Always aiming to translate rhythm and movement through lines and textures, these murals mix porcelain with other materials.
In an attempt to explore different languages that convey experiences and the spaces in which they take shape, these murals offer a possible relationship between the content of written texts and porcelain forms that could translate meaning and intention. Often inspired from existing ancient and modern writings, murals have different formats.
These wall pieces carry a language physically calling out the viewer and inviting for interaction. This visual language is marked by two rythms: the linear rythm of writing, punctuated by spaces, and the rythm of the curves and shapes of each element. The intention of the writing gesture and its relevance as a sign are delivered by the combination of both rythms and their link to the support, wood or metal.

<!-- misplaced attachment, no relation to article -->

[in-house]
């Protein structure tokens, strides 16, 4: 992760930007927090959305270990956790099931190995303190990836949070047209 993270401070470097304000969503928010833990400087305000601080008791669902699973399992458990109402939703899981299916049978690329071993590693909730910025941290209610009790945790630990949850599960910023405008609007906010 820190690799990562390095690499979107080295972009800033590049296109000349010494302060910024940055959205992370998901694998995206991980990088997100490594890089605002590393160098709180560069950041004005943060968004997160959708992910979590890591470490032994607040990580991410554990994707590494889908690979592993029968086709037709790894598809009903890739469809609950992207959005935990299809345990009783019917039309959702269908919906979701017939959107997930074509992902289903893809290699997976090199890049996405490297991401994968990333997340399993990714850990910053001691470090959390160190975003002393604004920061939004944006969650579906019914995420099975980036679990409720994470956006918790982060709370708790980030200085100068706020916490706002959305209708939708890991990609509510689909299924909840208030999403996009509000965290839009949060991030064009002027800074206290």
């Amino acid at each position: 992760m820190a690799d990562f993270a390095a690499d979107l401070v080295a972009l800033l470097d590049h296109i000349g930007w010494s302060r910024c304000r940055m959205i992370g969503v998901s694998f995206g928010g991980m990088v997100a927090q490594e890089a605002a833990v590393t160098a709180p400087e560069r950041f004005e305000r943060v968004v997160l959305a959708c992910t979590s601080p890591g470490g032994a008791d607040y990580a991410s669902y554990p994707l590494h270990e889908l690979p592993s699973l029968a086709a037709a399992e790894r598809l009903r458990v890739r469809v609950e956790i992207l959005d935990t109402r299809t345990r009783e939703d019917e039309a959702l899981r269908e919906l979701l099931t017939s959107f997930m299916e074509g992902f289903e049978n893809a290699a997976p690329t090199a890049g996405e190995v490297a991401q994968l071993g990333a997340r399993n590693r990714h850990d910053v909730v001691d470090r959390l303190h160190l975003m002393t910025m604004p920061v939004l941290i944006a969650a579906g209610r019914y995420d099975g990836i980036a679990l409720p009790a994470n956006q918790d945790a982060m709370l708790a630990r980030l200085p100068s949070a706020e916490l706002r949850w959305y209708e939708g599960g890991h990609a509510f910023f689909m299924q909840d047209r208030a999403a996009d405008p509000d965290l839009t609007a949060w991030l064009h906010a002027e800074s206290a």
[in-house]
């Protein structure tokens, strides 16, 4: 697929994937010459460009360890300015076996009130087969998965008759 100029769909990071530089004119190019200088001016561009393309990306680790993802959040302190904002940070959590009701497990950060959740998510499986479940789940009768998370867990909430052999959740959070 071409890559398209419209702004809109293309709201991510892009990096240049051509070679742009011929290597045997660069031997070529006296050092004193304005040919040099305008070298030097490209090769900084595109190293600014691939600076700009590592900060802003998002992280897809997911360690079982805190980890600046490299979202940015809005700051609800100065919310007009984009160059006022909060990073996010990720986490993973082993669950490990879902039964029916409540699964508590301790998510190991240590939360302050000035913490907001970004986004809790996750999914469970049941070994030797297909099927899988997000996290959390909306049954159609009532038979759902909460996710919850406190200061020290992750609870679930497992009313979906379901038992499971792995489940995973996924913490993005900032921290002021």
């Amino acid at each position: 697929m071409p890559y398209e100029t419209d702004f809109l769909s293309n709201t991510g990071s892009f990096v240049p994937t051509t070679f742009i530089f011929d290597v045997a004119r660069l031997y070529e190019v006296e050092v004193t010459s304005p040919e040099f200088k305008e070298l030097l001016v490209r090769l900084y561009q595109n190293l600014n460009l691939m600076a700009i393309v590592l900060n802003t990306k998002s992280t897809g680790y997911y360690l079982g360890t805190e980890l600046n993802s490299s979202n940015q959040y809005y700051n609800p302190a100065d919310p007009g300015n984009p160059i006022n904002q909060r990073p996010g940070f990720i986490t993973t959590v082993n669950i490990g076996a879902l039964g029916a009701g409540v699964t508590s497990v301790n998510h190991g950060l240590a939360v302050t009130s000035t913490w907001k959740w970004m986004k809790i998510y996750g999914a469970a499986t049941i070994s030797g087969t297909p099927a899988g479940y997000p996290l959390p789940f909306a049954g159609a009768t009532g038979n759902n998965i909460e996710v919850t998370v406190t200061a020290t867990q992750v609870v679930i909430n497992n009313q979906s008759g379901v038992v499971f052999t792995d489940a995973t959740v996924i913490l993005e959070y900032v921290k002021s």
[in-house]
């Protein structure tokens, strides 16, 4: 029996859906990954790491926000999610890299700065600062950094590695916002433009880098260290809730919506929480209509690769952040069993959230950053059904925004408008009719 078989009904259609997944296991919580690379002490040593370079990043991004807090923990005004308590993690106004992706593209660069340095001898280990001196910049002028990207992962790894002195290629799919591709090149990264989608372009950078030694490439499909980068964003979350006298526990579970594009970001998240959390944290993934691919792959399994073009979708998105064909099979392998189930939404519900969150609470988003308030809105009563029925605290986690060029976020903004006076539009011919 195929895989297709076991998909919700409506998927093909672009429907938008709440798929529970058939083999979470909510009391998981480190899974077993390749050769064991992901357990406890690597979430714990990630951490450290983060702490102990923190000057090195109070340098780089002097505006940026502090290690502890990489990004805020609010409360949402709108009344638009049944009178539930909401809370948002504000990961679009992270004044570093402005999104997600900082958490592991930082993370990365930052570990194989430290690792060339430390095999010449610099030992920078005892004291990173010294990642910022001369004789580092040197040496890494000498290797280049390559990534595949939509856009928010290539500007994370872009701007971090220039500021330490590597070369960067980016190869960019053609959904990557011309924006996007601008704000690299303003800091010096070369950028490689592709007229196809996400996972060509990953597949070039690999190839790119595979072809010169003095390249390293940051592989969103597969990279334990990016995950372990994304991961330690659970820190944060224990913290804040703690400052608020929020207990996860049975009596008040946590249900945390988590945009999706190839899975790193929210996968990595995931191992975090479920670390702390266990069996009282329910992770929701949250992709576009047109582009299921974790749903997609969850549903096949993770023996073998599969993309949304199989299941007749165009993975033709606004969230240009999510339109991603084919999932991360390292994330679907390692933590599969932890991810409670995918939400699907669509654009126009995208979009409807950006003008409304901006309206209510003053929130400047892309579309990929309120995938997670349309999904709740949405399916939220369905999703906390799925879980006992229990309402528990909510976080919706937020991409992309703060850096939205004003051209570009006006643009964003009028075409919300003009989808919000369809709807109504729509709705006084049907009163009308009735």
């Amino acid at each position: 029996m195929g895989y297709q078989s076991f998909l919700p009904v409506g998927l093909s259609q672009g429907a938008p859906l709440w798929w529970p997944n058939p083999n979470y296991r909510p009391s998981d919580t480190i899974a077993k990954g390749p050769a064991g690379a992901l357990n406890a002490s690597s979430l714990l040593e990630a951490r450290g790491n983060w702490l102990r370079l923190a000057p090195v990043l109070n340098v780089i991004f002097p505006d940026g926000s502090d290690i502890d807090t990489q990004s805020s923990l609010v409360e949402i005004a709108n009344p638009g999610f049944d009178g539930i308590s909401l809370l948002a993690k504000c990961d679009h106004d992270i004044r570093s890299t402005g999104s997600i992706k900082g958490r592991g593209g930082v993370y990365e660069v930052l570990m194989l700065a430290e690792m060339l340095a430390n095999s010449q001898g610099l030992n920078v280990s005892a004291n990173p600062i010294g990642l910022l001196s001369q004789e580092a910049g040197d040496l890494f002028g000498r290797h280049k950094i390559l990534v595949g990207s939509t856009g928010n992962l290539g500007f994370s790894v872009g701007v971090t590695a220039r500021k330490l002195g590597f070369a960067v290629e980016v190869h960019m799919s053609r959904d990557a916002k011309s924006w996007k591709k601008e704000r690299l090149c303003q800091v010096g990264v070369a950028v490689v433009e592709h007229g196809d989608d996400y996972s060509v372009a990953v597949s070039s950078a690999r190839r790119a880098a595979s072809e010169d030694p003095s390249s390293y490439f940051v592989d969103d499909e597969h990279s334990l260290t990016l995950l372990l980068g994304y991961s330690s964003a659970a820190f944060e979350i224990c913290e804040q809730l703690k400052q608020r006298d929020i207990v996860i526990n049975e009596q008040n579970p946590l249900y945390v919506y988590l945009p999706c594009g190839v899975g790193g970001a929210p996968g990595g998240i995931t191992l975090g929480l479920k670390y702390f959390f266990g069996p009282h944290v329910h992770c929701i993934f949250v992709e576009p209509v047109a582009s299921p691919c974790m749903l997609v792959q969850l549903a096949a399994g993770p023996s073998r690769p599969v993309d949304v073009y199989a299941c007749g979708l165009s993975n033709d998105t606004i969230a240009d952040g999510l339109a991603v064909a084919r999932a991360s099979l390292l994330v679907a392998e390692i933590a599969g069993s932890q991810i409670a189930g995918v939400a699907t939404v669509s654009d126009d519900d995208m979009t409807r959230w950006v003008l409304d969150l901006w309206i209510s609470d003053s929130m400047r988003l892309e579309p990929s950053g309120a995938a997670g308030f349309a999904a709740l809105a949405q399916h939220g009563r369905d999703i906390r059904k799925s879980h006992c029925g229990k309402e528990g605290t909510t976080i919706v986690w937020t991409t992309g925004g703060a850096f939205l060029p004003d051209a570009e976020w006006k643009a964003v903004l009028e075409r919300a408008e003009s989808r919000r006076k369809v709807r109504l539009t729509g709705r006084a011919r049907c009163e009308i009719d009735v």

Each piece is highly personal and consists of signature elements such as lines, curves, organic shapes and textures all which translate into impressions.
The inspiration for this wall piece came from a passage of an ancient version of Dante’s Divine Comedy with a commentary included in the heart of the page. This weaving of two texts, of different languages and intentions, conveys the possible connection of a content with another, and witnesses the different levels and depth of a message.
Drawing its inspiration from a personal handwritten letter, this mural carries a language that goes beyond visual perception and which elements try to physically reach the reader.
Its language is marked by two simultaneous rhythms: one is linear, punctuated with spaces and allowing the content to physically take place, and the other is through the curves that give each sign its meaning.